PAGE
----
A national study by SARAVYC showed that while Canada’s transgender youth face significant physical and mental health issues, strong family, school and community connections help many of them navigate these challenges. The study, funded by the Canadian Institute for Health Research and completed in collaboration with universities and health researchers across Canada, was the first and largest of its kind in Canada, with 923 individuals participating between the ages 14-25. They answered a range of questions in English or French on their home and school life, physical and mental health, access to health care, and gender identity. The report called for measures to improve the well-being of trans youth, including: improved support for families, so they can better understand and support their transgender children; developing safer, more inclusive schools; retooling health care to provide gender-affirming services for trans youth; and reducing health care disparities between provinces.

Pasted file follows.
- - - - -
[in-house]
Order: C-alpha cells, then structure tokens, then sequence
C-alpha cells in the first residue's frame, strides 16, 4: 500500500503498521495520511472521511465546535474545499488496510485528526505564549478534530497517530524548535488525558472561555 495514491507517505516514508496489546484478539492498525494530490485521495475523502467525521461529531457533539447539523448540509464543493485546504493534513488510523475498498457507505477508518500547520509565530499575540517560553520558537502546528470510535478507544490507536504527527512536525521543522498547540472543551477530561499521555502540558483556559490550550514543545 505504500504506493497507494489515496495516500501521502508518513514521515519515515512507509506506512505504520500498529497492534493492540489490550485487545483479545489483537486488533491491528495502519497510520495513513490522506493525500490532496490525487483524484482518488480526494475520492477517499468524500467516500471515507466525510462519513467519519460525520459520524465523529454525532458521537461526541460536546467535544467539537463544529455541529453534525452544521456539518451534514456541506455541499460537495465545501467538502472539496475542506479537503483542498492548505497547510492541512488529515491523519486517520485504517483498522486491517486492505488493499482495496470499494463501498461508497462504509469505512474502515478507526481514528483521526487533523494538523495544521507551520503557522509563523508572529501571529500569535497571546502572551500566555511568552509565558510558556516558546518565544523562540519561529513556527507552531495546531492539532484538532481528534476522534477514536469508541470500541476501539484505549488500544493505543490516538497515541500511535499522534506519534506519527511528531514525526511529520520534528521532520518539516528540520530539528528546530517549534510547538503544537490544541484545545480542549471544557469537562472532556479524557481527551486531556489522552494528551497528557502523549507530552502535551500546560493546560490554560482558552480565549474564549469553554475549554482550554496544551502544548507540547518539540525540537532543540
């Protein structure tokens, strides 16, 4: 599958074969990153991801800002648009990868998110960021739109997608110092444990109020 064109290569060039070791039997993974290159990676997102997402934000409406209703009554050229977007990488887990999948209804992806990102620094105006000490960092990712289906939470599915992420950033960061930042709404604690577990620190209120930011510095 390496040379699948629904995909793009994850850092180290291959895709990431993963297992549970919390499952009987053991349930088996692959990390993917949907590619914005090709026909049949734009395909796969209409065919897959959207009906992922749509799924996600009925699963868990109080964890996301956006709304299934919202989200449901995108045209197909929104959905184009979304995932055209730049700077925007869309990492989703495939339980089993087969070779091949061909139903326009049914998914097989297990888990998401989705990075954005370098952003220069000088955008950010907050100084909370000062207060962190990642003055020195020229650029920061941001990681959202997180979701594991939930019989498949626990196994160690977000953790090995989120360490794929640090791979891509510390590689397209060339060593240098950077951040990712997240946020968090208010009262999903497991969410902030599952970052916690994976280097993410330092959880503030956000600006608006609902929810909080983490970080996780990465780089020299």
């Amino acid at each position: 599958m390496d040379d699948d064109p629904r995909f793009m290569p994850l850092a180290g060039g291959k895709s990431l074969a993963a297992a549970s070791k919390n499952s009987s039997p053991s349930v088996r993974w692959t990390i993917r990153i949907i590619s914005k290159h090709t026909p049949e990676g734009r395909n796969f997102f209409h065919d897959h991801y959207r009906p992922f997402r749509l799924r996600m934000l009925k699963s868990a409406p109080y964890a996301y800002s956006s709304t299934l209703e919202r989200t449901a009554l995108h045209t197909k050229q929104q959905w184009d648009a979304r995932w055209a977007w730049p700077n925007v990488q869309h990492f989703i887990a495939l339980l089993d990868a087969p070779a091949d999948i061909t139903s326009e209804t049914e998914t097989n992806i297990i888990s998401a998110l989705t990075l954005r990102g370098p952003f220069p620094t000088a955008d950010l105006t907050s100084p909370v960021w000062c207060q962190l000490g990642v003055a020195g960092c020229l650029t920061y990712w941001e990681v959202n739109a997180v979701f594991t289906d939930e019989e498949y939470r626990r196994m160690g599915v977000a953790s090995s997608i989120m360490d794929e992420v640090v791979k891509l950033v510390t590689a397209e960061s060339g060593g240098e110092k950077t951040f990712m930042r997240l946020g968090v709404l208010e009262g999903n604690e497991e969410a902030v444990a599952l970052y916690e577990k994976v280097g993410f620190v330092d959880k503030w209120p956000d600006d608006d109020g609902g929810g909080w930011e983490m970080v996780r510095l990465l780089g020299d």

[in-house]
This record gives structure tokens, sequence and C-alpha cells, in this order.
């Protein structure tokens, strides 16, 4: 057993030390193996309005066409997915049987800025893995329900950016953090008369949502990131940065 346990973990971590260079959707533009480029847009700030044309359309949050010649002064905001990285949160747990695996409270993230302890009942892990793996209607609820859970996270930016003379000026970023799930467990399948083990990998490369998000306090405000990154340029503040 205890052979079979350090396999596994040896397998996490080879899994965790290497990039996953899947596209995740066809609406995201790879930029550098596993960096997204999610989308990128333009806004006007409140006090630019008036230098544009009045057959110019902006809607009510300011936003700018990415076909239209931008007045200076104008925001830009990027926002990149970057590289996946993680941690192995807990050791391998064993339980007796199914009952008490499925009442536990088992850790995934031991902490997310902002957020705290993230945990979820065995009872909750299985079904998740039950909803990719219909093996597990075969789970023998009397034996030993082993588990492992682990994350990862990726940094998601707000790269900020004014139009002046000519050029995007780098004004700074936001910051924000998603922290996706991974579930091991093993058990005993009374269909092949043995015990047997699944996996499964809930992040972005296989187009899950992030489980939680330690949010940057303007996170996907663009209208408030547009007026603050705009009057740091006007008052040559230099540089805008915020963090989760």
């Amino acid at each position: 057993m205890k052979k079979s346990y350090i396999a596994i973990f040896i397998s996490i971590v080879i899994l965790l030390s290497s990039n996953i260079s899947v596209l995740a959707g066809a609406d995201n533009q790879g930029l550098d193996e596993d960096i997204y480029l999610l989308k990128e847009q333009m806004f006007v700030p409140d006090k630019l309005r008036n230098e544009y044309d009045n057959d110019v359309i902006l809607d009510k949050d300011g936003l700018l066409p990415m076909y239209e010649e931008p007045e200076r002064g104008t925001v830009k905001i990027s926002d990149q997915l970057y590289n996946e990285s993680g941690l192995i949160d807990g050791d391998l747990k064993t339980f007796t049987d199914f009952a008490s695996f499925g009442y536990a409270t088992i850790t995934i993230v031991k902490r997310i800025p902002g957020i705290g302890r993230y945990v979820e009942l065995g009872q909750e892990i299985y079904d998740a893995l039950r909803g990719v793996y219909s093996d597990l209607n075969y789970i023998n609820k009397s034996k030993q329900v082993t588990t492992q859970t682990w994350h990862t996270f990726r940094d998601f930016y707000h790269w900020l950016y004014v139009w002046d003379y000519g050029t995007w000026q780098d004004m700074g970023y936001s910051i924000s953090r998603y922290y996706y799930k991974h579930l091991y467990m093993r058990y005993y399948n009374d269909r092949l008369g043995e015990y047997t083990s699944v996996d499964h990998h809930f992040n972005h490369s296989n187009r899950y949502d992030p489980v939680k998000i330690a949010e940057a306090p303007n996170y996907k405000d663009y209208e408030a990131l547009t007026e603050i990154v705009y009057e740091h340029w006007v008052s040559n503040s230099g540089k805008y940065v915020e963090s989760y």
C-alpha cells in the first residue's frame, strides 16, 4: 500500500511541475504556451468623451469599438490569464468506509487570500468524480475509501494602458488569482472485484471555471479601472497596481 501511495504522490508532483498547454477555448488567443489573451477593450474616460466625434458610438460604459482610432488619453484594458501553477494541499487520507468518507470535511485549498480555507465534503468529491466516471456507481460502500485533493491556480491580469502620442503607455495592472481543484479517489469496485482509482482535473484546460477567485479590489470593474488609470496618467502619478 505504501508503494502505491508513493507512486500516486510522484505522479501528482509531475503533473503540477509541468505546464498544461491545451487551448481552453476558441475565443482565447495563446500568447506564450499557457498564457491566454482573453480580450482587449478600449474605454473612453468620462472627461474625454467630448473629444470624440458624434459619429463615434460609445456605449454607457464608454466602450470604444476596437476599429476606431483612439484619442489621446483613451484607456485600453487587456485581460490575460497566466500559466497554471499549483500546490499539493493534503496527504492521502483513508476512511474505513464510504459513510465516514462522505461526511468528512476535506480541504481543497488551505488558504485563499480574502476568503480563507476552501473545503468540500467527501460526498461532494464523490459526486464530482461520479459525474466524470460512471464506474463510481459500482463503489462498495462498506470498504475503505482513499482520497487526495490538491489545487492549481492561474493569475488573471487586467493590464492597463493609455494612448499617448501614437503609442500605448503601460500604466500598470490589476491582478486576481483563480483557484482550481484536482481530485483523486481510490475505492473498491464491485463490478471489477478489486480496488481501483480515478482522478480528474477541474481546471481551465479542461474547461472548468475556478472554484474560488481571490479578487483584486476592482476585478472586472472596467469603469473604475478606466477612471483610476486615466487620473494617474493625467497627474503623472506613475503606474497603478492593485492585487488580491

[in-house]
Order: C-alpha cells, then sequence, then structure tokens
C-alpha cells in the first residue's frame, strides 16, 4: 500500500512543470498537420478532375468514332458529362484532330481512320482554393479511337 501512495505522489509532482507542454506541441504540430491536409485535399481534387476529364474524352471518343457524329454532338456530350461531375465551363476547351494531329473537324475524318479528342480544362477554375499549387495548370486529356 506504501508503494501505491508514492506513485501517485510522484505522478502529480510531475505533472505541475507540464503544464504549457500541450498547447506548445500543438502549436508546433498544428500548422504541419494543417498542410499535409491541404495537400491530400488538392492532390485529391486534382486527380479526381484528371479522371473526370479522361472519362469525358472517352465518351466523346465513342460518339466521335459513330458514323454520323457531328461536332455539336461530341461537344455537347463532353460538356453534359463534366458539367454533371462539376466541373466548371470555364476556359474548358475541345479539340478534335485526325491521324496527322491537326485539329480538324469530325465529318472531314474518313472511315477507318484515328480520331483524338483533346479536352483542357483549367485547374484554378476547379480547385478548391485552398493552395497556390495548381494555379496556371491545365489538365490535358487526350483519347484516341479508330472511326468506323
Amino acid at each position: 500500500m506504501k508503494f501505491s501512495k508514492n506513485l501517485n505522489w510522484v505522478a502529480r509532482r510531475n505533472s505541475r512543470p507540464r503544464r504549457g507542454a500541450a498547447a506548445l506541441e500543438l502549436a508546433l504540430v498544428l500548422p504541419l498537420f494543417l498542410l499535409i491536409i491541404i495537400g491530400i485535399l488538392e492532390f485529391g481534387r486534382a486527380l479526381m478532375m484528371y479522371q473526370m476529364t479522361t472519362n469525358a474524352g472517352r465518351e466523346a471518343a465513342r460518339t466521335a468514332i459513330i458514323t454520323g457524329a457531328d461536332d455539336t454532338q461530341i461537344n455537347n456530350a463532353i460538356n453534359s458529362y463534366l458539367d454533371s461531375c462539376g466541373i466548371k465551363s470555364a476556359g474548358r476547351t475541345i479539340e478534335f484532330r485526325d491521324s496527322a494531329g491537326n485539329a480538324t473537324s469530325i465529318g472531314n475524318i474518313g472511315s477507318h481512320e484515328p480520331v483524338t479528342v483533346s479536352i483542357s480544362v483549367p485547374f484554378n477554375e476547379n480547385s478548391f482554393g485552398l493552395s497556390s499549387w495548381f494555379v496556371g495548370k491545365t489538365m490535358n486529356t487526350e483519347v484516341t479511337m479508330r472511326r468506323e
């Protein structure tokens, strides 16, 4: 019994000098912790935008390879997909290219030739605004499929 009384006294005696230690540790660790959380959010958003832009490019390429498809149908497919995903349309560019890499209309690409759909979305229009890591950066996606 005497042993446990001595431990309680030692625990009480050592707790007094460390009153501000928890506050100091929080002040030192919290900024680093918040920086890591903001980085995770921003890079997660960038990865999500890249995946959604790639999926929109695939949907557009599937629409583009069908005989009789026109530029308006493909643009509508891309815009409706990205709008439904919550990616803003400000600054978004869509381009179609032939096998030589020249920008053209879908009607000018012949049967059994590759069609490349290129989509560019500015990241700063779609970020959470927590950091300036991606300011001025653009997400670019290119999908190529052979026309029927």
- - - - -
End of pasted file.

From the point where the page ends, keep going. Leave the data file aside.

Veale J, Saewyc E, Frohard-Dourlent H, Dobson S, Clark B & the Canadian Trans Youth Health Survey Research Group (2015). Being Safe, Being Me: Results of the Canadian Trans Youth Health Survey. Vancouver, BC: Stigma and Resilience Among Vulnerable Youth Centre, School of Nursing, University of British Columbia.